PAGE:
The natural environment in the high north is undergoing rapid change while at the same time the interest in presence and economic development in the region has never been greater. As a consequence, the need for increased competence and sharing of experience in how to operate in a safe and environmental manner in the high Arctic is acute and extremely relevant. Both the location of UNIS and years of experience collection related to Arctic safety make Svalbard an excellent location for an Arctic safety competence center. There is already a demand from several national and international partners for an Arctic safety center.
The centre’s main task is to offer research-based and practical knowledge and expertise related to safety for the local community, with businesses and other actors who conduct field activity on Svalbard. Focus areas are supporting field safety, societal safety, and emergency preparedness – all in an Arctic context with natural hazards and climate adaptations as important factors. The basis for the centre’s activities is more than 30 years of experience from UNIS’ field activities related to teaching and research. The government’s “Strategy for innovation and business development in Svalbard” has been a guideline for the activity in the centre over the past years.
In collaboration with the AT department at UNIS, the centre has four MSc courses in Arctic Safety. The courses are popular and were fully subscribed for the autumn of 2020, but unfortunately, they were cancelled due to Covid-19.
In the autumn of 2020, a further education course in Arctic Safety and Preparedness (7.5 ECTS) was arranged for the first time in collaboration with NTNU-Videre. The course received great interest in the local community, and the 25 study places were a hundred percent oversubscribed. The course had participants from local business, administration, emergency preparedness actors and internal participation from UNIS. Read more about it here.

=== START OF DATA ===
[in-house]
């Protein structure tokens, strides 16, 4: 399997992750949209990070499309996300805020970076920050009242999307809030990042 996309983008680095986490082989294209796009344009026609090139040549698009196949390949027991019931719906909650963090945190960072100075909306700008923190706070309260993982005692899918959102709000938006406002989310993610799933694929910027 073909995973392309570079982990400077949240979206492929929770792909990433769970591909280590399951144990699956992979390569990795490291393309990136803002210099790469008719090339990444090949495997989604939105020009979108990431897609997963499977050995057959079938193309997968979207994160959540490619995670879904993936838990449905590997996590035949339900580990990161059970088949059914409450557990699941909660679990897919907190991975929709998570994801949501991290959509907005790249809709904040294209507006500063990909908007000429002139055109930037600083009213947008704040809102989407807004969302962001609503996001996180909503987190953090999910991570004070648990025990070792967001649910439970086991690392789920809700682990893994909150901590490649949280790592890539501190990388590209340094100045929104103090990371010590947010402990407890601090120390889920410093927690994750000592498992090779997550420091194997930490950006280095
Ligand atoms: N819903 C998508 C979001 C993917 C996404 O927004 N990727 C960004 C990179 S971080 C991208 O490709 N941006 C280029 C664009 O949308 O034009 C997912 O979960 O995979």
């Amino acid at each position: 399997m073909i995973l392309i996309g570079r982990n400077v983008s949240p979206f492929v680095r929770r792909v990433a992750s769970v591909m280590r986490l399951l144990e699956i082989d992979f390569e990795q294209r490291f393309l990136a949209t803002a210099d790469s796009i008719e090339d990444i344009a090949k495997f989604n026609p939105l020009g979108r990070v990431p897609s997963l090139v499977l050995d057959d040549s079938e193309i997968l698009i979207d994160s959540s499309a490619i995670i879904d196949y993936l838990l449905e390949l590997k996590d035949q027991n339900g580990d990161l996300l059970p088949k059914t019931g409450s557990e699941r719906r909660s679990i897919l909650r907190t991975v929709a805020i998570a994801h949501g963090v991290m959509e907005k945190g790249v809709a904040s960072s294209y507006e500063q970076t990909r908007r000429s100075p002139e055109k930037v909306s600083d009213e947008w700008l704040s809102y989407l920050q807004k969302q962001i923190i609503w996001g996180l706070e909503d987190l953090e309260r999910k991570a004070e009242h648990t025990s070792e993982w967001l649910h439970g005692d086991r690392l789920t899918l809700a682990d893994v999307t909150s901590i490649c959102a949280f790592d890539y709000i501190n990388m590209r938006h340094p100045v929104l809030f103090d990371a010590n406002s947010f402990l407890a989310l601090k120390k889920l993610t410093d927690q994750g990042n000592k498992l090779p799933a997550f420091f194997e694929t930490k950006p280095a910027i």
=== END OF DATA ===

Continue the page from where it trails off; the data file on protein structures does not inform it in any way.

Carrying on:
A two-day course in polar bear safety for the Longyearbyen public has also been arranged in autumn 2020. Read more about it here.
In the autumn of 2020, NTNU and the Arctic Safety Centre were granted NOK 12 million (plus NOK 5 million in-kind) for the project Risk governance of climate-related systemic risk in the Arctic (Arct-Risk). The project will start in 2021 and will run over three years. This project will have three full time employees in Longyearbyen: a researcher, a postdoc, and a PhD candidate working full time on this project. Read more about it here.
The centre coordinates the local snow observation group, which provides weekly snow observations for the local avalanche warning system in Longyearbyen. The service is delivered to the Longyearbyen Community Council and is a key source of information for the avalanche warning system which is used to protect people and infrastructure in Longyearbyen. The centre has provided technical assistance in accident investigations related to field activity and has published a learning report related to the avalanche accident on the Fridtjovbreen in February 2020. Read more about it here.
Innovation and development
The centre has worked closely with Telenor Svalbard on the development of snow sensors in the last couple of years. The sensor technology uses IoT technology (Internet of Things) to send snow depth measurements in real time. These provide supplementary information about the snow cover that is used in local avalanche warning system. In 2020, a three-year project was started with Nordkapp municipality in mainland Norway. The project is based on the experiences from Longyearbyen and the same type of technology and sensors will be used in local avalanche warning system for exposed infrastructure in Nordkapp. Read more about it here.
Arctic Safety Conference 2021
The centre will arrange conference in Longyearbyen on 9 – 11 November 2021. “Arctic safety – best practices and scientific knowledge” is the main theme.